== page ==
The general pattern the community here has settled on is using a Map (one of the 3 collection types Apex gives to us) to do the heavy lifting. Applied to the previous example:

// Let's assume that the field we want to match against is a string.
// We specify that as the "key" of the map
Map<String, Id> otherObjFieldToId = new Map<String, Id>();

for(OtherObject obj :otherObjList){
    // Note: If there are duplicate values of obj.Field__c, this approach
    //   will end up storing the Id of the last record to have a given value of
    //   Field__c
    otherObjFieldToId.put(obj.Field__c, obj.Id);
}

// Separating the two loops here brings the complexity down to O(N + M)
// Probably the more important thing, though, is that we're not ending up
//   checking every record in one list against every record in another list.
// We end up performing a single check for each record, and get an immediate answer
for(MyObject myObj :myObjList){
    Id otherId = otherObjFieldToId.get(myObj.Field__c);
}

I'll admit that this approach is a bit less flexible than passing fields and a search value into a method. It can, however, be extended in various ways like:

  • checking if the key already exists in the map before putting something into the map (i.e. if(!myMap.containsKey(myKey)){ myMap.put(myKey, myValue);}) if you want to use the first record encountered with a given key
  • making the key of the map an Account, Opportunity, or some other SObject if you want to search against more than one field/value pair
  • making the value of the map a List<Id> in the case where you want to see all (or choose among) the duplicates
| improve this answer | |
  • +1, but to be pedantic (and you know I love me some pedanticness first thing in the morning), your algorithm matches the last record that matches the value in case of duplicates, while the OP code matches the first. In this case, it probably doesn't matter, but it's important to recognize this. – sfdcfox Sep 29 at 14:13
  • 1
    @sfdcfox True (and pedantry > coffee). The "build a map" approach could be modified to put the put() inside of an if(!otherObjFieldToId.containsKey(obj.Field__c)) block to get the same "first match" behavior. – Derek F Sep 29 at 14:26
  • I've included a more complete view of my source code and started adding some Map variables to it. Based on the use-case I have, would it be better to use Maps? – nstuyvesant Sep 30 at 4:07
  • @nstuyvesant If what you have right now works, then it might be better to just keep what you have (perfect is the enemy of good and all that). Using maps is more efficient (time-wise), and will scale better, though it'll take some amount of time before you build up enough records to have your current approach become problematic. The Salesforce platform is resource-limited, so taking some time to understand the data you're working on (how many records, how their number will grow, how are they related, etc...) helps inform if it's worth spending more time on a (more) scalable solution. – Derek F Oct 1 at 13:03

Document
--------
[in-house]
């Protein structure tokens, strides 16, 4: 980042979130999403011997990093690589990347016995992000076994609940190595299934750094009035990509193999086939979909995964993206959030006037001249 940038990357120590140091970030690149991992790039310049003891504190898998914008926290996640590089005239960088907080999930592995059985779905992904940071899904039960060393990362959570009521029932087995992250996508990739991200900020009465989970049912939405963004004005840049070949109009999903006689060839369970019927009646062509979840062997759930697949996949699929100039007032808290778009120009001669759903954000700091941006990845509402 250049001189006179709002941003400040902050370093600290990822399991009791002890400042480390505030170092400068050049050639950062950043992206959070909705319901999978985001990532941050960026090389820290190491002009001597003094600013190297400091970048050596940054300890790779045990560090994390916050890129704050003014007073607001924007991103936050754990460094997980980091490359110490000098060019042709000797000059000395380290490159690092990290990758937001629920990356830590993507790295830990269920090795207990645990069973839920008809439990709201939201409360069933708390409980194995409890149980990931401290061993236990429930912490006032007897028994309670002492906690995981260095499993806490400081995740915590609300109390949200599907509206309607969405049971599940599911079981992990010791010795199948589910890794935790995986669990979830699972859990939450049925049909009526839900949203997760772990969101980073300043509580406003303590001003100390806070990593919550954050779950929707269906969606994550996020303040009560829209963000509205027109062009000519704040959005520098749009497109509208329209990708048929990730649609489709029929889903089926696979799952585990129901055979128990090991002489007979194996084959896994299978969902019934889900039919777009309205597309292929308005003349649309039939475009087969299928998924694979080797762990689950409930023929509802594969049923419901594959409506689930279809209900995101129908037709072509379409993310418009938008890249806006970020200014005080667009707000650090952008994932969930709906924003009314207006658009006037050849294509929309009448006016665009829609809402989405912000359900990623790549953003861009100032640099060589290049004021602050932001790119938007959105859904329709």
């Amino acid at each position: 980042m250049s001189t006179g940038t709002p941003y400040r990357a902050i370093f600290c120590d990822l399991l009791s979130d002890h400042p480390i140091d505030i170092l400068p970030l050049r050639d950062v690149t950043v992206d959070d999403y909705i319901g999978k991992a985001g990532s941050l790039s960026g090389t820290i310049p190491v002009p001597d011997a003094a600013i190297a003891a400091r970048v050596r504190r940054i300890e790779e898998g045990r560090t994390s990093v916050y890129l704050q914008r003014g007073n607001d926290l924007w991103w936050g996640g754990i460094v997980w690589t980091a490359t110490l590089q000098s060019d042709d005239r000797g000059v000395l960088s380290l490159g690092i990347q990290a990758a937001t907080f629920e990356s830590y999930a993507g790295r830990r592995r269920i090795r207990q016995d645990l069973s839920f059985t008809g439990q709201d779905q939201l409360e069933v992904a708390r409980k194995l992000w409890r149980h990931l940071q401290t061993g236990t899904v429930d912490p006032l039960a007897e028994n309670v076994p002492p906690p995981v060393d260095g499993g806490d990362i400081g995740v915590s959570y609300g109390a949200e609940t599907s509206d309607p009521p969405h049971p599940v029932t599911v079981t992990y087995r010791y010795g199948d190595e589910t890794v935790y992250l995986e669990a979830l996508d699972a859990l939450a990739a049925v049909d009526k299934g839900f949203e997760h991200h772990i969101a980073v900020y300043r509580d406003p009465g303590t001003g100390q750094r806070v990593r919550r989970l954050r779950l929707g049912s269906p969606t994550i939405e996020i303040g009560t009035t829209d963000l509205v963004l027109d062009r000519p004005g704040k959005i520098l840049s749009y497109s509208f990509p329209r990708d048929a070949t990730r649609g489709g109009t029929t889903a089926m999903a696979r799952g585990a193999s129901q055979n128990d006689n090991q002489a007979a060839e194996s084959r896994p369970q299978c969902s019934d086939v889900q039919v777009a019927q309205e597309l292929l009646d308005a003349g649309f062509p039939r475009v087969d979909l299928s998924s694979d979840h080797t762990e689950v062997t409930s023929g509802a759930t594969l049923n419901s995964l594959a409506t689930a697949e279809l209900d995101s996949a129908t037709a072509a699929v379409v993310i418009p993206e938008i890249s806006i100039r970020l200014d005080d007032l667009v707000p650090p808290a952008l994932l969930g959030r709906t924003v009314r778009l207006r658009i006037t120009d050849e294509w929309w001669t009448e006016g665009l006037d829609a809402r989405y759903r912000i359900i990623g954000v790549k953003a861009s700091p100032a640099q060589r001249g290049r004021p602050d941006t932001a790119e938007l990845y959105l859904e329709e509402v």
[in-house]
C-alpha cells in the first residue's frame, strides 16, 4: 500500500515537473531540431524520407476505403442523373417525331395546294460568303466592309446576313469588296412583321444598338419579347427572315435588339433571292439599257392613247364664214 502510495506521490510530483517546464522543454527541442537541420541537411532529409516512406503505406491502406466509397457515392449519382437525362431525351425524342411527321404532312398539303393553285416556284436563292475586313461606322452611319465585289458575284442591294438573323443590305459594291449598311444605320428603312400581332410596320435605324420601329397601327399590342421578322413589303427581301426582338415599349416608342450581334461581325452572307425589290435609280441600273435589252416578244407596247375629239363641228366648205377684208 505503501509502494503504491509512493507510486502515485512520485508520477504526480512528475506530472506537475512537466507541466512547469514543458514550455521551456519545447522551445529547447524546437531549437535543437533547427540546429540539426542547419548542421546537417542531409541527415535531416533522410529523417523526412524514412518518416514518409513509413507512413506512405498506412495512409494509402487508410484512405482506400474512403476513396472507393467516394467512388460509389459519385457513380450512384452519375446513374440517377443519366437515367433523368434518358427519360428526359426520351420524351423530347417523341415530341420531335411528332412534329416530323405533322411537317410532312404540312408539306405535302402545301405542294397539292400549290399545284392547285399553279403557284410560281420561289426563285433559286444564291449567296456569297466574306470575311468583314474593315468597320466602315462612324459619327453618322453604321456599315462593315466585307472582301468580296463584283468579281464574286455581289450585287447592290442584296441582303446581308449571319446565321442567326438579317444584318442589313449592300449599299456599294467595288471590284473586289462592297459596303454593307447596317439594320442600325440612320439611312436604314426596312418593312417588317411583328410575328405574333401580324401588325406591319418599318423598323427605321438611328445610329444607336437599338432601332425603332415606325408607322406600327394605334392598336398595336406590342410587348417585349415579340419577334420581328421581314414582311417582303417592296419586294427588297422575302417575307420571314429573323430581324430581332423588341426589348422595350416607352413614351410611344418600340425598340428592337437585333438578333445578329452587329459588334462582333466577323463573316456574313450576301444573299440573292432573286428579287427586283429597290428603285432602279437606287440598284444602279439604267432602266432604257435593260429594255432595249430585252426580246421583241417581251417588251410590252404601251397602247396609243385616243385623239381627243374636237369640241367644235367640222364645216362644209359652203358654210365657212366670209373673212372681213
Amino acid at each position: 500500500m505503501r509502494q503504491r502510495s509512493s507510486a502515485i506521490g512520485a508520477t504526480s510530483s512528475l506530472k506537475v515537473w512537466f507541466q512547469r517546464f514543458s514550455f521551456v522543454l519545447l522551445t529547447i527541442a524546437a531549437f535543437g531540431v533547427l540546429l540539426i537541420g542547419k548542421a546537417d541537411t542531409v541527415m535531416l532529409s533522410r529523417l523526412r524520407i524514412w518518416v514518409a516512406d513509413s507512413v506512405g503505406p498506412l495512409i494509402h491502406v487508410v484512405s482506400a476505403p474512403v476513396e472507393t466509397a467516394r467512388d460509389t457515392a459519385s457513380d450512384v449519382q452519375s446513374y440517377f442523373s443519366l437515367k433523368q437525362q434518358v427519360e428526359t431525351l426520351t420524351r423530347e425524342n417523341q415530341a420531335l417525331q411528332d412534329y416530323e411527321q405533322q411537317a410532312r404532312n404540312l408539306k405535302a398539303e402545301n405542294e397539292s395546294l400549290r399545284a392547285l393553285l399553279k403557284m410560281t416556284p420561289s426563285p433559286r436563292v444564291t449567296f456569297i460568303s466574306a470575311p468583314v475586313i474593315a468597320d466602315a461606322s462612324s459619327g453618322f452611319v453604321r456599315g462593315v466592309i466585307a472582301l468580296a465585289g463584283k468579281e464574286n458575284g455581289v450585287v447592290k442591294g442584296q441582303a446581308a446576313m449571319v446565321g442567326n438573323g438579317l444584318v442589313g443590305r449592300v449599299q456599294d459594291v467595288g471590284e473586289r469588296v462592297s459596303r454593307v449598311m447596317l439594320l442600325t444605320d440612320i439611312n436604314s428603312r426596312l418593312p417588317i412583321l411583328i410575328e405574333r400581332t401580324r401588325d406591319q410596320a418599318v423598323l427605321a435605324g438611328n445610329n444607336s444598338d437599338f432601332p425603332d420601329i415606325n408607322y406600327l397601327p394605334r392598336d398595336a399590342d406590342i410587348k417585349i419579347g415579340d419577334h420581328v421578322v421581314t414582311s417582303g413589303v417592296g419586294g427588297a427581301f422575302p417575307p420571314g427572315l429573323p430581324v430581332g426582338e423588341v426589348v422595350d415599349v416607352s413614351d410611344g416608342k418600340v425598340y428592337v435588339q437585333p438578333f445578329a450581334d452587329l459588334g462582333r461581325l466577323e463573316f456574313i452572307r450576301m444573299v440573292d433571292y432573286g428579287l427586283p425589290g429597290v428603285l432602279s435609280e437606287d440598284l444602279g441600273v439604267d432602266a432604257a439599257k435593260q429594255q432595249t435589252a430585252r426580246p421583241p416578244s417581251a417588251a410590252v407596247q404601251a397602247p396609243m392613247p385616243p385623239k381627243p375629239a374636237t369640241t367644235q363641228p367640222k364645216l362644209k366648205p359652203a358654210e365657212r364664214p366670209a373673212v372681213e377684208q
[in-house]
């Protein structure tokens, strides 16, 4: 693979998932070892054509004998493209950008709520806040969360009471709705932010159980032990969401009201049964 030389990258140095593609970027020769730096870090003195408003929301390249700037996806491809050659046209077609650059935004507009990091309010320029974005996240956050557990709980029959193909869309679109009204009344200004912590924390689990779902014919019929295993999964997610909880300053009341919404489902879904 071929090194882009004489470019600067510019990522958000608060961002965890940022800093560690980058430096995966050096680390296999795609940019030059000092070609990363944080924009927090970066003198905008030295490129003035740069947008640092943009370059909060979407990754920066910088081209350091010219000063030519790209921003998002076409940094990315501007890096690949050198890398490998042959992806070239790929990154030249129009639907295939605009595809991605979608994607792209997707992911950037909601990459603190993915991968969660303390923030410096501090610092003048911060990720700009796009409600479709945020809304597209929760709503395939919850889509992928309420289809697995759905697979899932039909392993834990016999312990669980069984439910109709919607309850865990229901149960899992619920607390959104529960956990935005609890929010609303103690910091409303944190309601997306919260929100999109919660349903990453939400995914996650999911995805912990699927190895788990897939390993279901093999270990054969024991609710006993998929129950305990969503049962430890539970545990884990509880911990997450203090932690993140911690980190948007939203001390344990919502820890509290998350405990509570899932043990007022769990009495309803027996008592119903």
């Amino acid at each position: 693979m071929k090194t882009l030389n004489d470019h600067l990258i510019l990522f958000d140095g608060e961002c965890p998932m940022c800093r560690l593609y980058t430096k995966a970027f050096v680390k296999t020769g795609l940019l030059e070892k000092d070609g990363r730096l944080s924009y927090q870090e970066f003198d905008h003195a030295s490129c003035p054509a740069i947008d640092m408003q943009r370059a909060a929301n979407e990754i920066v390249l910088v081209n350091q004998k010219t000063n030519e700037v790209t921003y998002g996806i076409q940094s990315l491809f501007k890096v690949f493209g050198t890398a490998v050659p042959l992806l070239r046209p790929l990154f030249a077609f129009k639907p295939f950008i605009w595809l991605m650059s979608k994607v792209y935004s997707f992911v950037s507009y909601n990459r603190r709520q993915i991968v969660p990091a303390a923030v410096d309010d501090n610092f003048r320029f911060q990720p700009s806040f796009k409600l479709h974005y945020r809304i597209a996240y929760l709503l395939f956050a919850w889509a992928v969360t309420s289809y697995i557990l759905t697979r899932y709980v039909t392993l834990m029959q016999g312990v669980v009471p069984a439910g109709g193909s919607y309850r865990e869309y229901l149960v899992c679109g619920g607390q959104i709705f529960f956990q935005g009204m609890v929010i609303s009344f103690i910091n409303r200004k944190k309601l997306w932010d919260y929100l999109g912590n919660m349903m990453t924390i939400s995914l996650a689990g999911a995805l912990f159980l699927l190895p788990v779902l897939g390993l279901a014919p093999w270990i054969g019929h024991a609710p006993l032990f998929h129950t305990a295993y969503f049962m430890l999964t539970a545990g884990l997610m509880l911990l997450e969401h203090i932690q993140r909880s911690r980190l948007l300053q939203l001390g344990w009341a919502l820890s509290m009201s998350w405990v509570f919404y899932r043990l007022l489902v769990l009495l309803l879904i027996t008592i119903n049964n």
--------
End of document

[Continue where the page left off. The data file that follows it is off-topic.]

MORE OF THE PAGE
4

Yes, it works, and yes, it's efficient enough for small lists of data, but I would use sObjectField tokens if possible:

private static Id lookupId(List<SObject> sourceRecords, String searchString, sobjectField searchField, sObjectField returnField) {
  for(SObject record: sourceRecords) {
    if (record.get(searchField) == searchString) {
      return record.get(returnField);
    }
  }
  return null;
}

...

newTimeLogRecord.Resource__c = lookupId(resources, jiraTimeLog.resource, Jira_Time_Log__c.Name, Jira_Time_Log__c.Id);

My reasoning here is that this provides compile-time safety (a typo will be caught during deployment, before a runtime error), which is preferable. Of course, other things could go wrong, but I prefer this sort of sanity check when possible.

As written, your code is fine, it could just be improved a bit.

As an addendum, to avoid confusing readers, consider not naming your variable sObject or Account (for example), as it makes it less obvious that you're dealing with a variable, and can also cause a certain class of compile-time errors:

for(sObject sObject: records) {
  sObject temp = someOtherMap.get(sObject.Id); // Possible compilation error

Or even a runtime error!

Account account = new Account();
String accountName = someRecord.get(Account.Name);

If it's not immediately obvious, this previous code will cause an exception from trying to get an invalid field, instead of:

Account accountRecord = new Account();
String accountName = someRecord.get(Account.Name);
| improve this answer | |
  • Thanks! Makes sense to use SObjectField types for those fields. I've included a more complete view of the Apex Class. Wondering whether I'm better off iterating through the SObject lists to find the record I need or to use the Map approach. I started out how the Map approach might look. – nstuyvesant Sep 30 at 4:05